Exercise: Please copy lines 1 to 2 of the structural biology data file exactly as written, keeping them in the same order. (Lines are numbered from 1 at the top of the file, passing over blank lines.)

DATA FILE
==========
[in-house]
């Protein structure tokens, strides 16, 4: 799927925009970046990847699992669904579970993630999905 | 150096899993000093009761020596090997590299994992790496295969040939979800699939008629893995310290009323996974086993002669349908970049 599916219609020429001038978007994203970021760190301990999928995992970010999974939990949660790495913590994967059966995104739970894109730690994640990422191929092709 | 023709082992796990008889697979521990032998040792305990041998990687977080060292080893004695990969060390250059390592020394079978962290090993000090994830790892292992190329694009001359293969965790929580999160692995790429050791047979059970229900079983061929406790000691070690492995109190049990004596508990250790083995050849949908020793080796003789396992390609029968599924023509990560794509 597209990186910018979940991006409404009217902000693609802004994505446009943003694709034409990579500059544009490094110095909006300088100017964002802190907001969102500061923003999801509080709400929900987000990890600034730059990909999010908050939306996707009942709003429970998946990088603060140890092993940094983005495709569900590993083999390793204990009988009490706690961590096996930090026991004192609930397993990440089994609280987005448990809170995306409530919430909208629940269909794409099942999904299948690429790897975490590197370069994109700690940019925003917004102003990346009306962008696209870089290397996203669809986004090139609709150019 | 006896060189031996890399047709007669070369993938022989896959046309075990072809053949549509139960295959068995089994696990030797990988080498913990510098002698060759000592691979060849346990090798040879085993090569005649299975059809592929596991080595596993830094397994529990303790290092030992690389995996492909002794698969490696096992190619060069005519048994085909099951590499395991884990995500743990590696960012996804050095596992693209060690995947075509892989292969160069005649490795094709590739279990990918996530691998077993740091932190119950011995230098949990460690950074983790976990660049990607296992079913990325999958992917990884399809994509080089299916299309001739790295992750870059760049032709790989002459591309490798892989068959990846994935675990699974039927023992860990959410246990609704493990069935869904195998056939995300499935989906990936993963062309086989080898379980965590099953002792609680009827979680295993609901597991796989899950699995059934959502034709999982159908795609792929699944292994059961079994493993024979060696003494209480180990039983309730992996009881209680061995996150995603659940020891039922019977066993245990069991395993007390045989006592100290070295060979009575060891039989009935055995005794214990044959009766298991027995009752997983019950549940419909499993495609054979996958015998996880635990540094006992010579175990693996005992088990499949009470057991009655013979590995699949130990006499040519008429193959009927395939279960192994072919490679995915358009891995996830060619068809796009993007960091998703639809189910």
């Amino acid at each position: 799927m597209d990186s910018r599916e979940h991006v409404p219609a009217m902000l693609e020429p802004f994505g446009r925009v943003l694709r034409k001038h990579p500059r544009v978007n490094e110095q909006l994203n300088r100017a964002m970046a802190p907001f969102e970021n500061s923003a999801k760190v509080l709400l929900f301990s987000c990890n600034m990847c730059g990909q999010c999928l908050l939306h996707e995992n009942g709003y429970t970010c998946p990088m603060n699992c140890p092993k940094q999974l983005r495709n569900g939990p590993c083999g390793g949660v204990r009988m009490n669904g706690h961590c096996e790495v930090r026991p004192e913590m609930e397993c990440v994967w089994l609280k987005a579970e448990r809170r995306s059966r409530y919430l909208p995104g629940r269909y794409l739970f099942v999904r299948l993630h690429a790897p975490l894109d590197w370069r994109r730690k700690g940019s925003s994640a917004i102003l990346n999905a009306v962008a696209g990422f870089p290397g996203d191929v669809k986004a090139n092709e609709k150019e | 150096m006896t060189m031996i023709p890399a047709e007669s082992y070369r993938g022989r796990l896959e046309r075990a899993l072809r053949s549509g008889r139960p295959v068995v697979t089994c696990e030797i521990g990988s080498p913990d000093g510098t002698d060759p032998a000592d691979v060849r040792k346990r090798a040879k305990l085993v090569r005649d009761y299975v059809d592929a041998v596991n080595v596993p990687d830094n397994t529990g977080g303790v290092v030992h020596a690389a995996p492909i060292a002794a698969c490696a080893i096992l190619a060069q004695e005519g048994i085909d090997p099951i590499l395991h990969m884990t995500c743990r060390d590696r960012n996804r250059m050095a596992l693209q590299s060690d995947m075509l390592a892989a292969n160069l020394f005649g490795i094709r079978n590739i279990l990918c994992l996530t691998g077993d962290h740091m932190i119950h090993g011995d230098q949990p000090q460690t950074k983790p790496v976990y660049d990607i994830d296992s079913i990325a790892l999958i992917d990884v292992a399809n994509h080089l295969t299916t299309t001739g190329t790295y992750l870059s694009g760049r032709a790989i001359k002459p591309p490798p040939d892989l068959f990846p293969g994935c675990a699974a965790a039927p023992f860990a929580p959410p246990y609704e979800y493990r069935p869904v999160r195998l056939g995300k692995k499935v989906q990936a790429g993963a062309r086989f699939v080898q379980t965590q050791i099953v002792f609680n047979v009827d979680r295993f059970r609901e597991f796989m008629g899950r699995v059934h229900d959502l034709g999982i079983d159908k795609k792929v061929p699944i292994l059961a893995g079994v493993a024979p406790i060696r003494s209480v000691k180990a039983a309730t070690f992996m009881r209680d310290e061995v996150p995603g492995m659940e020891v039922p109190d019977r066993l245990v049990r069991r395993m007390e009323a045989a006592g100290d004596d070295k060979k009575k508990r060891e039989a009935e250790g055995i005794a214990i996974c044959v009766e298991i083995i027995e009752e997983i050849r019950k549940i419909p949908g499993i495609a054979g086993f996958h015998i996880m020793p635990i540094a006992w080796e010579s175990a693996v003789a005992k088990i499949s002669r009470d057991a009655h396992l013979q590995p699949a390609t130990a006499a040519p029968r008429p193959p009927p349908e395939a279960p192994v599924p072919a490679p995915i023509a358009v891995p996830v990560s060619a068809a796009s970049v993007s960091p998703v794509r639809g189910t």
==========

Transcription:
[in-house]
């Protein structure tokens, strides 16, 4: 799927925009970046990847699992669904579970993630999905 | 150096899993000093009761020596090997590299994992790496295969040939979800699939008629893995310290009323996974086993002669349908970049 599916219609020429001038978007994203970021760190301990999928995992970010999974939990949660790495913590994967059966995104739970894109730690994640990422191929092709 | 023709082992796990008889697979521990032998040792305990041998990687977080060292080893004695990969060390250059390592020394079978962290090993000090994830790892292992190329694009001359293969965790929580999160692995790429050791047979059970229900079983061929406790000691070690492995109190049990004596508990250790083995050849949908020793080796003789396992390609029968599924023509990560794509 597209990186910018979940991006409404009217902000693609802004994505446009943003694709034409990579500059544009490094110095909006300088100017964002802190907001969102500061923003999801509080709400929900987000990890600034730059990909999010908050939306996707009942709003429970998946990088603060140890092993940094983005495709569900590993083999390793204990009988009490706690961590096996930090026991004192609930397993990440089994609280987005448990809170995306409530919430909208629940269909794409099942999904299948690429790897975490590197370069994109700690940019925003917004102003990346009306962008696209870089290397996203669809986004090139609709150019 | 006896060189031996890399047709007669070369993938022989896959046309075990072809053949549509139960295959068995089994696990030797990988080498913990510098002698060759000592691979060849346990090798040879085993090569005649299975059809592929596991080595596993830094397994529990303790290092030992690389995996492909002794698969490696096992190619060069005519048994085909099951590499395991884990995500743990590696960012996804050095596992693209060690995947075509892989292969160069005649490795094709590739279990990918996530691998077993740091932190119950011995230098949990460690950074983790976990660049990607296992079913990325999958992917990884399809994509080089299916299309001739790295992750870059760049032709790989002459591309490798892989068959990846994935675990699974039927023992860990959410246990609704493990069935869904195998056939995300499935989906990936993963062309086989080898379980965590099953002792609680009827979680295993609901597991796989899950699995059934959502034709999982159908795609792929699944292994059961079994493993024979060696003494209480180990039983309730992996009881209680061995996150995603659940020891039922019977066993245990069991395993007390045989006592100290070295060979009575060891039989009935055995005794214990044959009766298991027995009752997983019950549940419909499993495609054979996958015998996880635990540094006992010579175990693996005992088990499949009470057991009655013979590995699949130990006499040519008429193959009927395939279960192994072919490679995915358009891995996830060619068809796009993007960091998703639809189910």